Ahead of a major retrospective, Alexander Fury talks to the collaborators who helped create the late designer's notorious spectacle
    New BBC series savours half a century of food in Britain, from Vesta curries to nouvelle cuisine

    Dinner through the decades

    A new BBC series challenged Brandon Robshaw and his family to eat their way from the 1950s to the 1990s
    Philippa Perry interview: The psychotherapist on McDonald's, fancy specs and meeting Grayson Perry on an evening course

    Philippa Perry interview

    The psychotherapist on McDonald's, fancy specs and meeting Grayson Perry on an evening course
    Bill Granger recipes: Our chef recreates the exoticism of the Indonesian stir-fry

    Bill Granger's Indonesian stir-fry recipes

    Our chef was inspired by the south-east Asian cuisine he encountered as a teenager
    Chelsea vs Tottenham: Harry Kane was at Wembley to see Spurs beat the Blues and win the Capital One Cup - now he's their great hope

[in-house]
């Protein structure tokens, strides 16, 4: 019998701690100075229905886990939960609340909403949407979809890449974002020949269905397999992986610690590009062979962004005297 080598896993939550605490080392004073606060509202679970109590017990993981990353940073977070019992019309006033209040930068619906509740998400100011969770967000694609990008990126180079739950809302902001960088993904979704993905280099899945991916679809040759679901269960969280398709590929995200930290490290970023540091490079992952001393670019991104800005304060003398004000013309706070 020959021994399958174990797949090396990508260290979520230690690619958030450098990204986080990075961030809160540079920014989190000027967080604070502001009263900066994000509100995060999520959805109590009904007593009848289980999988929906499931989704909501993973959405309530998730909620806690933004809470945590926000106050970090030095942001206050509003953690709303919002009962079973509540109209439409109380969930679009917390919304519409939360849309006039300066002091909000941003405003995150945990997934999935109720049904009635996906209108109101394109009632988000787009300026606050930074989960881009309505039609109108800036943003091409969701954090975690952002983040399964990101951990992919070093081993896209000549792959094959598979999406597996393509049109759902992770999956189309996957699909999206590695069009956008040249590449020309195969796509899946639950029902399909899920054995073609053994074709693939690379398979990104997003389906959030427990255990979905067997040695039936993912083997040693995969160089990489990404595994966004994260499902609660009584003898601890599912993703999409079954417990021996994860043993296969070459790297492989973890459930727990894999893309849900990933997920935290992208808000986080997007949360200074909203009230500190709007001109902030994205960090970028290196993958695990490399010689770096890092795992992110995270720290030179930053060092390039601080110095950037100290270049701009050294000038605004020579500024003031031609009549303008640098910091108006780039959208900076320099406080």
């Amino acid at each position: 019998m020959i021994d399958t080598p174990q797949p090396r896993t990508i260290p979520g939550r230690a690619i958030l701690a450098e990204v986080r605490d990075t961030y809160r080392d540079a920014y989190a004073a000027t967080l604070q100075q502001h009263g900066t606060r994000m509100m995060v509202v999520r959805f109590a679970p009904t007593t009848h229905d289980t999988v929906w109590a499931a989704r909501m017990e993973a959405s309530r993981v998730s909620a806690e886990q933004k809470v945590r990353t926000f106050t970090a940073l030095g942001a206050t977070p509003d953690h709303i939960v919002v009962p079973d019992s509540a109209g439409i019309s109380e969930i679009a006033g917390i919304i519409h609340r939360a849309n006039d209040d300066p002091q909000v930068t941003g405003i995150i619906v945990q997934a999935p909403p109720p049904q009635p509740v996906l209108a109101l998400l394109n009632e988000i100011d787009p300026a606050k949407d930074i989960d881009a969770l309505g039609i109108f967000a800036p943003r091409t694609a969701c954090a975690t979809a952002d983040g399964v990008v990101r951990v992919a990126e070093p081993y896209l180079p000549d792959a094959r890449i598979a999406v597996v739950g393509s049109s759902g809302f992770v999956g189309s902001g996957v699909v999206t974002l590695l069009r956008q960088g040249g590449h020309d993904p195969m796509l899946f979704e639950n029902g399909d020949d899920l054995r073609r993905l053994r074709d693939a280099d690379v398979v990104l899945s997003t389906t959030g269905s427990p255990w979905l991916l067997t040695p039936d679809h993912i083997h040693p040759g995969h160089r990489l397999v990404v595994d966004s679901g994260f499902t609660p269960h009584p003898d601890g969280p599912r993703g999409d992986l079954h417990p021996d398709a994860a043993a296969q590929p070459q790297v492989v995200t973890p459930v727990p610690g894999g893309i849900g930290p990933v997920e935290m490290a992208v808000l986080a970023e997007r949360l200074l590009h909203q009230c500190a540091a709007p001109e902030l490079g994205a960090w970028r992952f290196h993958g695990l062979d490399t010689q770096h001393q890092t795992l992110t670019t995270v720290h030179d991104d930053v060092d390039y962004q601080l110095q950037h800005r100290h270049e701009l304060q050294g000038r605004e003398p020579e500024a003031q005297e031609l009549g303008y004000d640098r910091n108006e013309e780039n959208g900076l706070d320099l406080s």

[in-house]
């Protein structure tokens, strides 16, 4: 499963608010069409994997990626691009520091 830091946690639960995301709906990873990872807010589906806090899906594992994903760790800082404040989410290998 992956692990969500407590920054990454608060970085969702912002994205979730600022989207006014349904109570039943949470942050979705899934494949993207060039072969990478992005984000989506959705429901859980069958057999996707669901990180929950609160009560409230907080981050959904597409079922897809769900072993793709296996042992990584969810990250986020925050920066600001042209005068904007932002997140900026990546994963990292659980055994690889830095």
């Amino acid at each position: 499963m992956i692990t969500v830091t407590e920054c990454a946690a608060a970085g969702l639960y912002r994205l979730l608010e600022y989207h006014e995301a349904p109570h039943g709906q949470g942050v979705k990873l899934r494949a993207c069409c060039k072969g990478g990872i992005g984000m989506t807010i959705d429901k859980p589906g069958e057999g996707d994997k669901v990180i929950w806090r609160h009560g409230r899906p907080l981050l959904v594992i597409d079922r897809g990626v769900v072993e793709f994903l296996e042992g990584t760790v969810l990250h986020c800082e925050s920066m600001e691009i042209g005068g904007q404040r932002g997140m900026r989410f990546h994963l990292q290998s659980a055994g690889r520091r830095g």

Harry Kane interview

    The striker was at Wembley to see Spurs beat the Blues and win the Capital One Cup - now he's their great hope
    The Last Word: For the good of the game: why on earth don’t we leave Fifa?

    Michael Calvin's Last Word

    For the good of the game: why on earth don’t we leave Fifa?
    HIV pill: Scientists hail discovery of 'game-changer' that cuts the risk of infection among gay men by 86%

    Scientists hail daily pill that protects against HIV infection

    Breakthrough in battle against global scourge – but will the NHS pay for it?